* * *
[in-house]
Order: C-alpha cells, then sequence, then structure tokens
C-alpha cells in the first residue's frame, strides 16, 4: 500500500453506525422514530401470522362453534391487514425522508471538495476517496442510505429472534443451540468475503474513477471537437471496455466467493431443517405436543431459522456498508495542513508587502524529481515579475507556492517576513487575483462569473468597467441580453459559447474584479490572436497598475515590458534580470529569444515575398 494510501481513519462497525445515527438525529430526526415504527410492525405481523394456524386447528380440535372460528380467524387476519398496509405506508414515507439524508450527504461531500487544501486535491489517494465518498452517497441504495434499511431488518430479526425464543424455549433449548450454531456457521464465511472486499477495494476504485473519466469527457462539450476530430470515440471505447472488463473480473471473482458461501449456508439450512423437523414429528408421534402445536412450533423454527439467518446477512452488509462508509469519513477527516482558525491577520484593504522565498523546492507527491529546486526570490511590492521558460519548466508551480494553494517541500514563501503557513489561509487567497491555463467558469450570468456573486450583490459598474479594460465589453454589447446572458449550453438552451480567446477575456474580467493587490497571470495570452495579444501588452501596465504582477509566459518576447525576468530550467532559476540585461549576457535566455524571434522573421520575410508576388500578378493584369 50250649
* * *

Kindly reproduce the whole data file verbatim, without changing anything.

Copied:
[in-house]
Order: C-alpha cells, then sequence, then structure tokens
C-alpha cells in the first residue's frame, strides 16, 4: 500500500453506525422514530401470522362453534391487514425522508471538495476517496442510505429472534443451540468475503474513477471537437471496455466467493431443517405436543431459522456498508495542513508587502524529481515579475507556492517576513487575483462569473468597467441580453459559447474584479490572436497598475515590458534580470529569444515575398 494510501481513519462497525445515527438525529430526526415504527410492525405481523394456524386447528380440535372460528380467524387476519398496509405506508414515507439524508450527504461531500487544501486535491489517494465518498452517497441504495434499511431488518430479526425464543424455549433449548450454531456457521464465511472486499477495494476504485473519466469527457462539450476530430470515440471505447472488463473480473471473482458461501449456508439450512423437523414429528408421534402445536412450533423454527439467518446477512452488509462508509469519513477527516482558525491577520484593504522565498523546492507527491529546486526570490511590492521558460519548466508551480494553494517541500514563501503557513489561509487567497491555463467558469450570468456573486450583490459598474479594460465589453454589447446572458449550453438552451480567446477575456474580467493587490497571470495570452495579444501588452501596465504582477509566459518576447525576468530550467532559476540585461549576457535566455524571434522573421520575410508576388500578378493584369 50250649